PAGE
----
FEATURES Cakes Da Killa Explores Love on “Svengali” By Mercy Kassa · October 28, 2022

“I think we’re all humans having a very human experience. I think we all go through the full gamut of things, and I think we should be able to show the plethora of the colors of emotions and feelings,” says Cakes Da Killa from his home in Montréal. His latest album Svengali is a sonic dreamscape that sheds light on all of the different aspects of love.

A mainstay in the New York City club and dance music scene, Cakes has always been a rapper’s rapper. The queer cult-favorite mixtapes of Muvaland Vol. 1 & 2 delivered high-energy club beats and ‘90s New York-style hardcore bars. More recently, he brought his signature wit and flows to 2019’s Cardi B-hosted Rhythm + Flow. On Svengali, he ups the ante. “I wanted the album to be an immersive, cinematic kind of moment, so I definitely wanted to have a strong title,” he says. “I just like showing different sides of myself. I think that for a long time, aside from being pigeonholed as just a queer rapper, I was being pigeonholed as someone that was just doing one thing. For this record, it’s kind of like my full taste level. It’s the most ‘me’ project.”

Merch for this release:
Vinyl LP, Compact Disc (CD)

In the 1894 romantic novel Trilby, George du Maurier created the villainous character Svengali who seduces and hypnotizes the title character into becoming a diva and a talented singer. Since then, the word “Svengali” has become synonymous with anyone who influences another person, typically in sinister ways. With this project, Cakes writes about an array of Svengali-type characters. “That figure that may be a man, may be a woman, may be one person, may be multiple people that I’m interacting with throughout the album. It tells a story of different relationships, which kind of ends in me realizing [that] in relationships, sometimes we put all the blame on one person. Like ‘You’re this person that’s making me go crazy,’ when sometimes it’s you. Sometimes you’re the Svengali,” he says.

“W4TN” delivers the in-your-face New York hip-hop for which Cakes is known. From bars jam-packed with metaphors—“Eat this in your two strand twist/ We locking lips in the club tight grip on the hip”—to the specific timbre of how he delivers the hook, the song is a classic club call-to-action: “All my people in the place if you feeling right/ Then yeah, let’s get busy cause we/ Wild for the night.” After opening the story with an energizing club banger, Cakes cleanly segues into the title track. A supple sonic seduction, the song opens a small emotional window, asking, “I know you’re touching me/ But are you feeling me?” The unhurried tempo makes the song feel like an invitation to slow down a bit and connect on a deeper level. “Intimacy on all levels is vulnerability,” Cakes says.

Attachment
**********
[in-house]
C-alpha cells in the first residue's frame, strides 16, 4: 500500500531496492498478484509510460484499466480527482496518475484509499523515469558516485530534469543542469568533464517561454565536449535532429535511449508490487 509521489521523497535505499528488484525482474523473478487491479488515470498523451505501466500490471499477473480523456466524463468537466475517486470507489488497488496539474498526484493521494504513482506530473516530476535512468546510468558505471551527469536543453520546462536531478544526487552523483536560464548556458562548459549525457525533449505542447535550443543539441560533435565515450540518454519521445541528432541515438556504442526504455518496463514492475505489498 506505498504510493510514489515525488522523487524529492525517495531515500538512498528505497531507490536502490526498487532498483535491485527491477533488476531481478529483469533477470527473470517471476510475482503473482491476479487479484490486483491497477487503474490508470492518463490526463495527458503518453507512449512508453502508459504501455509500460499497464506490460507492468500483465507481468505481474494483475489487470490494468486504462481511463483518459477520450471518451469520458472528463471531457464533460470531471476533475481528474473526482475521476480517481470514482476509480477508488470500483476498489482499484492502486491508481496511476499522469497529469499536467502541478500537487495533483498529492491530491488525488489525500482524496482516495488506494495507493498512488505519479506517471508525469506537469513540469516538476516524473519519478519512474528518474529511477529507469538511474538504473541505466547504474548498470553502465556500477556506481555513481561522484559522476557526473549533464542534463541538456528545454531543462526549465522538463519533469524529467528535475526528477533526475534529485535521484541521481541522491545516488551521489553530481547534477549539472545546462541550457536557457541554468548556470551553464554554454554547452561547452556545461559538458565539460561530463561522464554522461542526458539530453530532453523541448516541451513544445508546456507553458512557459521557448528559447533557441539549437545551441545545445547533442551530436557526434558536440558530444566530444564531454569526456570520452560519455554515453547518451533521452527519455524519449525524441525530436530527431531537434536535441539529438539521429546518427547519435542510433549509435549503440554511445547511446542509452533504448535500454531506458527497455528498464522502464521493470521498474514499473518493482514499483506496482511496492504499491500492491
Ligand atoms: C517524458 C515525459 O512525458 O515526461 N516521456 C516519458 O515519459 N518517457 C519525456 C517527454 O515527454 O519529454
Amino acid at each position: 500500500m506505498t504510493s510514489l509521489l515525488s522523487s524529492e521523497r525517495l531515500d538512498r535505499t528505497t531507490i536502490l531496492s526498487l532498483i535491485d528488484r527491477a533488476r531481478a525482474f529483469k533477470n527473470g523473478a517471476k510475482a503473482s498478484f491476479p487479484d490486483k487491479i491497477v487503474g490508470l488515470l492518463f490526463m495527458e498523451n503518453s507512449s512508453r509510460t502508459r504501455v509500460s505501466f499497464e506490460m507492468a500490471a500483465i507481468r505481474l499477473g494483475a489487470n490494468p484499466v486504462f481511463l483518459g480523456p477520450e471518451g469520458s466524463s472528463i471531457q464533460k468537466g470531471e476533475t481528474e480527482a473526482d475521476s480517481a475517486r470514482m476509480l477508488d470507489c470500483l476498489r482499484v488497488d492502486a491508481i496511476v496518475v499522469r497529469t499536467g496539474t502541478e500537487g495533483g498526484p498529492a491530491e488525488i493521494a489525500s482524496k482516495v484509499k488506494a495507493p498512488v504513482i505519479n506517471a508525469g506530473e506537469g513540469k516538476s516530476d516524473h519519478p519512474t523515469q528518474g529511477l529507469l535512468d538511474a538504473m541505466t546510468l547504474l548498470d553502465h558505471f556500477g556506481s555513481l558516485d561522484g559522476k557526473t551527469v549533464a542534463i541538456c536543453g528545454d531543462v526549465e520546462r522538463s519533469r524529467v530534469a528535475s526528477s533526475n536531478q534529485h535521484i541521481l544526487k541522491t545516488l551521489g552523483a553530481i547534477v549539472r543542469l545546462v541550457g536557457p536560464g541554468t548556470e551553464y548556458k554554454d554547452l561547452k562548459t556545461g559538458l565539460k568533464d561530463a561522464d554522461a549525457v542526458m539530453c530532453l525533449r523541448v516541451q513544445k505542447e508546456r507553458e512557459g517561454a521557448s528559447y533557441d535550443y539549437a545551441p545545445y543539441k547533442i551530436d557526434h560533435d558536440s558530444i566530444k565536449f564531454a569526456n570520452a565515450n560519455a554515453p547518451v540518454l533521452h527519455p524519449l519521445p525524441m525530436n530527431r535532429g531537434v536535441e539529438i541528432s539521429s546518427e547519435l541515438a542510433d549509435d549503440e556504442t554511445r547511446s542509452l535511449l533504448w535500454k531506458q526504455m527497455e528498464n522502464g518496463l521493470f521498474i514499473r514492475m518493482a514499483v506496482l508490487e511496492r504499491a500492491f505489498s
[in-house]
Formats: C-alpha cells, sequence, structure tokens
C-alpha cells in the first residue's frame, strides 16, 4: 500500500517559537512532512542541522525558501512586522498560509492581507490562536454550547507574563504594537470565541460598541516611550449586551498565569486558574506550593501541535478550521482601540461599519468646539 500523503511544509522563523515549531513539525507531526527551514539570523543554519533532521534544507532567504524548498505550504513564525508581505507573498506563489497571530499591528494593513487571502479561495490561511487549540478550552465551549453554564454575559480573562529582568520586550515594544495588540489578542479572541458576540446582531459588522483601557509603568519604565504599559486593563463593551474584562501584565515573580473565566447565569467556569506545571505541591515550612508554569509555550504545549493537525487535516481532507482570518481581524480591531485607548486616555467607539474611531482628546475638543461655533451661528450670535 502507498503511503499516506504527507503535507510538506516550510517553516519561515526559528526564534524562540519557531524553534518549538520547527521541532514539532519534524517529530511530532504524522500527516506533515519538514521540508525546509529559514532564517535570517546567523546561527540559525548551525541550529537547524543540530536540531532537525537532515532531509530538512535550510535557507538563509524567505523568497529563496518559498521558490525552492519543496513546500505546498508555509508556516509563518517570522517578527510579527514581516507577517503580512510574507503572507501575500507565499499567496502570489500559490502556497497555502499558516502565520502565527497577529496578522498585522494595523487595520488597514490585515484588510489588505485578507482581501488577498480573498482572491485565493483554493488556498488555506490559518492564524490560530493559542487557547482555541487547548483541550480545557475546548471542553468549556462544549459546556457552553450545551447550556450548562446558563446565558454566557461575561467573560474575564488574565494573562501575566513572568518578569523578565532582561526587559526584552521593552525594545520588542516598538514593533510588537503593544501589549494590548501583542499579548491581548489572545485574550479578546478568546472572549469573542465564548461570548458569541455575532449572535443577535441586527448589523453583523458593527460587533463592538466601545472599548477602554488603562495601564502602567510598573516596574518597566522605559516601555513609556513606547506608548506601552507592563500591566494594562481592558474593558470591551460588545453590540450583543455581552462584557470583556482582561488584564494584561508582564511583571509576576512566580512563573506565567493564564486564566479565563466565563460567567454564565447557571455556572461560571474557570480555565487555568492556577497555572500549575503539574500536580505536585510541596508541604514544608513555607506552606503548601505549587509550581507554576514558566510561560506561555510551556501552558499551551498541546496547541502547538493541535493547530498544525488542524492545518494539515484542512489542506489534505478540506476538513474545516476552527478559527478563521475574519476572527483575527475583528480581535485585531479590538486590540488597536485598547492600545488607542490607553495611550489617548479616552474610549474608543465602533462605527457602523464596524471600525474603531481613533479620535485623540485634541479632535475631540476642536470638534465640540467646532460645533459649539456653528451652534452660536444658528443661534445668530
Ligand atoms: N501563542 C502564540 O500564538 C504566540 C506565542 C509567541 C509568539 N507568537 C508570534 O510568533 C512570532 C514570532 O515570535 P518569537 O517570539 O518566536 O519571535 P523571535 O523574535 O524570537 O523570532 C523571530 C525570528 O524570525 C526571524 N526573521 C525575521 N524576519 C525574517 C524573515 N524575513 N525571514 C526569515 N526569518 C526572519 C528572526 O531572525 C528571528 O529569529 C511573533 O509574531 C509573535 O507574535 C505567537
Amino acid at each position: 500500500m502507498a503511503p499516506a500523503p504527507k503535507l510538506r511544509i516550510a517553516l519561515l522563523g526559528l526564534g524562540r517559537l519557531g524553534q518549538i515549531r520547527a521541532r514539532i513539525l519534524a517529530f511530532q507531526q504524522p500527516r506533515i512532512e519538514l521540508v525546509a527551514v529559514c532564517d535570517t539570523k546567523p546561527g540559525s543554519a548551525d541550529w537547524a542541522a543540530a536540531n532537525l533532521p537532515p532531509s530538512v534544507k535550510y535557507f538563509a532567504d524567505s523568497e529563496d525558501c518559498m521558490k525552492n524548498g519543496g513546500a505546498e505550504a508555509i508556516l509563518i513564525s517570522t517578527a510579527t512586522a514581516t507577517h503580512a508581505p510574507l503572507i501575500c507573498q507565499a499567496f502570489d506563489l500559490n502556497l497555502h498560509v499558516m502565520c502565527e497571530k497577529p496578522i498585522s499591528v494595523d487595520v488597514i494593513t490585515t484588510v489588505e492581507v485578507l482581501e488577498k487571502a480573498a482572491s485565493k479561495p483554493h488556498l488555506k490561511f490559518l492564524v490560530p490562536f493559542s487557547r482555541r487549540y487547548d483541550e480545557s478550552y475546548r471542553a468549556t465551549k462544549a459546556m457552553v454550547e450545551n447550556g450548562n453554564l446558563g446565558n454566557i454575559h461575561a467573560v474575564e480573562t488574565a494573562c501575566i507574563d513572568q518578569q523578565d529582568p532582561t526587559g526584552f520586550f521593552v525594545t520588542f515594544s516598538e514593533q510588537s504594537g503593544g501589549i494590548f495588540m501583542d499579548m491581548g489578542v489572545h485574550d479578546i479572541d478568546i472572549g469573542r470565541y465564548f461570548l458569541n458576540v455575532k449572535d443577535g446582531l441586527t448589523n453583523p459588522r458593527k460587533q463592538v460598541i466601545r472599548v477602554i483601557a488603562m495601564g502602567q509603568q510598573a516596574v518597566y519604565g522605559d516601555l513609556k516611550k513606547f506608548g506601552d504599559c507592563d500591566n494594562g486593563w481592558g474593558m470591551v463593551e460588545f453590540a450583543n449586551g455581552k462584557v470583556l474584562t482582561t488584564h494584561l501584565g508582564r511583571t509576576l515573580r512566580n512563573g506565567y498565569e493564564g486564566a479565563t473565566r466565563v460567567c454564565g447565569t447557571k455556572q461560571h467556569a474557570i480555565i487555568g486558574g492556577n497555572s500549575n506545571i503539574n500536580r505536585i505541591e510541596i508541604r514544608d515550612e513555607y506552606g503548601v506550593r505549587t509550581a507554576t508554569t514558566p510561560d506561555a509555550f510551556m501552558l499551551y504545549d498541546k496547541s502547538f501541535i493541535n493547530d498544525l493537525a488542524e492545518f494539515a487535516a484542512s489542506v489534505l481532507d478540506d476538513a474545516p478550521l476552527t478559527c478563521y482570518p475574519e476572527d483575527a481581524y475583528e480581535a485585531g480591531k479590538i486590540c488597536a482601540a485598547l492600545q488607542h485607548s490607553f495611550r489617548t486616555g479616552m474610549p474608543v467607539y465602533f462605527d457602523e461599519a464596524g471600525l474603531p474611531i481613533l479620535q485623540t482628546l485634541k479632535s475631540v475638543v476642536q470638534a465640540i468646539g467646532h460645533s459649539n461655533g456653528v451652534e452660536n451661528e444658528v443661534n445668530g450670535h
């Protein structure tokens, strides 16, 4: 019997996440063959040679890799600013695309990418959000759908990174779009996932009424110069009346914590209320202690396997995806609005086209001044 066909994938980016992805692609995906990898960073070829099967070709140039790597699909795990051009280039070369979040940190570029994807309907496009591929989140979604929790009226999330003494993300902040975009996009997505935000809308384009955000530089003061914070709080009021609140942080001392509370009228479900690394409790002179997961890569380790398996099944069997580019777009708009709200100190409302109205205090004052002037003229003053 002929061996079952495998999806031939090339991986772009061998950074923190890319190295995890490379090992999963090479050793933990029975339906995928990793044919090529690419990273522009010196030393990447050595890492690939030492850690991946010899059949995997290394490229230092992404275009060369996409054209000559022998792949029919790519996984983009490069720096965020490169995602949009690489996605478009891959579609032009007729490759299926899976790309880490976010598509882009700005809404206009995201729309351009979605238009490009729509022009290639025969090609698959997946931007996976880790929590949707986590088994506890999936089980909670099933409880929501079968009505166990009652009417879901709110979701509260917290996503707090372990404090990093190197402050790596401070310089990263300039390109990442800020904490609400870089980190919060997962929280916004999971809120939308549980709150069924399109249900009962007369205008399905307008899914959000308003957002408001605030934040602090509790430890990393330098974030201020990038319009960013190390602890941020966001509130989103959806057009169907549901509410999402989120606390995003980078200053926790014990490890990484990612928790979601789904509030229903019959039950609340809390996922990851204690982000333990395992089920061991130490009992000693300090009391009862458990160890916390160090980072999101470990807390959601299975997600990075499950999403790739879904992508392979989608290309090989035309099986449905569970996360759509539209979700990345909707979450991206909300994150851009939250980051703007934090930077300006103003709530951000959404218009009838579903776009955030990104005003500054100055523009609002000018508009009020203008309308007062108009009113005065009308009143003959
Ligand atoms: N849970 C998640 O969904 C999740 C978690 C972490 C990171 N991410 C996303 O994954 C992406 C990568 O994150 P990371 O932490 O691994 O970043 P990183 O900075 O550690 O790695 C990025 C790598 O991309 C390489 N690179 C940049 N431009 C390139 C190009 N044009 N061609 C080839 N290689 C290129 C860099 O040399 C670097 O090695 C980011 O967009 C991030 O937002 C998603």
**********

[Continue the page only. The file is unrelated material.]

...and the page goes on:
“Ball & Chain” brings in jazzy high hats and moody horns, but is delivered with the kind of softness that comes with the desire to be in love and to be close to a person: “I’m just tryna find somebody ill who I could chill with,” Cakes raps. “Once they break me down, these fuckboys prone to peel quick/ I need somebody real who could deal I could build with/ Keep it one hundred/ Call me out on my bullshit.” Lead single “Sip of my Sip,” featuring fellow queer rapper Sevndeep, offers a potent reminder that Cakes is not someone to be toyed with: “He wanna sip of my sip/ He wanna slide/ Who get it crackin’ like this/ I’m bound to shine.” A bad bitch anthem for all, the song has the feel of an Insecure, in-the-mirror monologue delivered to remind yourself of who you are in the moments when your love for someone else isn’t being reciprocated.

Merch for this release:
Vinyl LP, Compact Disc (CD)

There is resignation and heartbreak on “Luv Me Nots (Reprise),” with Cakes realizing, “I think he loves me not.” The reprise completes a full circle from the more hopeful and upbeat iteration of the track that appears early in the album, more somber in cadence and jazzy in tone. Here, the ending of the relationship is met with acceptance. “The bigger takeaway from any relationship that I try to make work is sometimes to just accept what the relationship is as opposed to trying to change the dynamic to what I think it is in my head,” Cakes says. “I think that that is a lot that both parties in a relationship have to deal with. You have to be honest in what you both want and be honest in what could actually be feasible, and also be willing to sometimes walk away from situations.”

The journey of Svengali is one for both the clubs and the tissue-strewn living room. Cakes provides a recipe for dancing through both love hangovers and love burnouts—and, after all of that, for coming back to yourself a bit more confident than you were before.


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